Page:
'Rough Night's' Comedy Couple on Tackling "Men-Only" Genre

Macall Polley/Sony Pictures Entertainment
From left: Ilana Glazer, Jillian Bell, Scarlett Johansson, Kate McKinnon and Zoe Kravitz in 'Rough Night.'

Lucia Aniello is the first woman in a generation to direct an R-rated comedy, and she and co-writer Paul Downs now are working on a mob comedy about "what it means to be a quote-unquote man."

It has been nearly 20 years since a woman directed an R-rated studio comedy: Tamra Davis' 1998 Half Baked for Universal (Betty Thomas' Private Parts for Paramount came out in 1997). But Lucia Aniello, whose raunchy Rough Night opens June 16, is determined to boldly delve into genres that have been largely off-limits to female helmers: She and boyfriend Paul Downs penned Rough Night together (they're also co-head writers on Comedy Central's Broad City) and are fast at work on a follow-up, a mob story. "Basically, The Godfather but a comedy version," says Aniello, 34, who sources say was recently courted to direct Captain Marvel. "It's all about what it means to be a quote-unquote man."

Downs, 35, who plays Scarlett Johansson's love interest in Rough Night as well, offers more details on the new project, which Aniello plans to direct. "A really ill-equipped son wants to take over the family business to keep the peace, but he's the vice principal at an all-girls school and doesn't even know how to hold a gun," he says.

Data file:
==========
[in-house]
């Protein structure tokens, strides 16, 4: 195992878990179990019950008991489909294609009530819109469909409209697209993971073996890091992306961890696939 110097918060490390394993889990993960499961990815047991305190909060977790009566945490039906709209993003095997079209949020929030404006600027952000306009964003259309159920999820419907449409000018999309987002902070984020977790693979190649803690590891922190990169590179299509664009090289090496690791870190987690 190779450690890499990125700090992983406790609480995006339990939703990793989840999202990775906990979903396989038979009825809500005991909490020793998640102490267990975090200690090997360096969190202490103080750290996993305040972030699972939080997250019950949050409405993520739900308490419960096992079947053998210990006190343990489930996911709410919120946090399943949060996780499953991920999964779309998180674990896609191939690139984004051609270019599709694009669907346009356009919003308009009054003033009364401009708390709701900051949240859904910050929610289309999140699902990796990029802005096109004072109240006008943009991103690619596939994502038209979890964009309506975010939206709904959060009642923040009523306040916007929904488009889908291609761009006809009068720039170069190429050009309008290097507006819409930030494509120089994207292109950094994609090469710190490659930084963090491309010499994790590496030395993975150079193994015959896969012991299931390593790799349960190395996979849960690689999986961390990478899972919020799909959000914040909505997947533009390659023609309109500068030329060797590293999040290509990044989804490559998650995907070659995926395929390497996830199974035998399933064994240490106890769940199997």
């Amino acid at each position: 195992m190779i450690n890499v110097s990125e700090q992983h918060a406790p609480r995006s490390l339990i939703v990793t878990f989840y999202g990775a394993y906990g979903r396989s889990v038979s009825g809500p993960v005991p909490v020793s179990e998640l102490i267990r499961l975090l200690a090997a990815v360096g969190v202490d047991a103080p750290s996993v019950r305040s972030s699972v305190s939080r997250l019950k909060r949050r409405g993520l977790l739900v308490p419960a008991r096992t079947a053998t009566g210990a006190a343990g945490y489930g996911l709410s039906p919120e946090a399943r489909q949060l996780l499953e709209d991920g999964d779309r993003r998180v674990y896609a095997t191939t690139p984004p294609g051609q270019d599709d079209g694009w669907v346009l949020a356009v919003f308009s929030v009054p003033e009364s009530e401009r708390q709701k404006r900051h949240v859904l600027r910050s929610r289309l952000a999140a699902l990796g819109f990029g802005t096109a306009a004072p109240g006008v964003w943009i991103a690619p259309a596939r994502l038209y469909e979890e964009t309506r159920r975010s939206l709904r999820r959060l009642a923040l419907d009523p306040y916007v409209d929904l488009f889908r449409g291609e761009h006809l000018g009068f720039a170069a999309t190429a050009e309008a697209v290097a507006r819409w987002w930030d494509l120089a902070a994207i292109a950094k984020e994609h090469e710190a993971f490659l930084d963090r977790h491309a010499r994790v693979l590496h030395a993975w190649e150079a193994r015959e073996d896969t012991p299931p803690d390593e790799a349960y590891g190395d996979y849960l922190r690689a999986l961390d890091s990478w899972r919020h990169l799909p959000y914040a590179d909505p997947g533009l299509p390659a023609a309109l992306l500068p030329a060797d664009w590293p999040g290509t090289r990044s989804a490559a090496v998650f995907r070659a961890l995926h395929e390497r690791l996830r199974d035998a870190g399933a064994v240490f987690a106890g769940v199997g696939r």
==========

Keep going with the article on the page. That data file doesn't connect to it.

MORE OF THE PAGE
If Michael Corleone plus punchlines sounds audacious, these two have the kind of confidence that comes with getting their first spec script to Johansson and landing a studio deal soon thereafter. "We met with Scarlett, had lunch at the Carlyle in New York, and that afternoon we decided to make a movie," says Downs, a New Jersey native and Duke alum who met Aniello, an Italy-born, Massachusetts-reared Columbia grad, when they were members of the NYC arm of sketch group Upright Citizens Brigade.

Though they live under the same roof in L.A.'s Los Feliz ("no kids, no pets, just a few dying plants," says Aniello), they write separate drafts and combine them into one master document. But they're on the same page. "Weirdly, we have the same jokes," she notes. "For better or worse," interjects Downs, who's accustomed to being one of few men on the Rough Night set and in the Broad City writers room. He feels out of place only when Sex and the City storylines come up, he says. "All the girls are like, 'Come on. Don't you know that one? You're such a Miranda.' "

This story first appeared in the June 14 issue of The Hollywood Reporter magazine. To receive the magazine, click here to subscribe.

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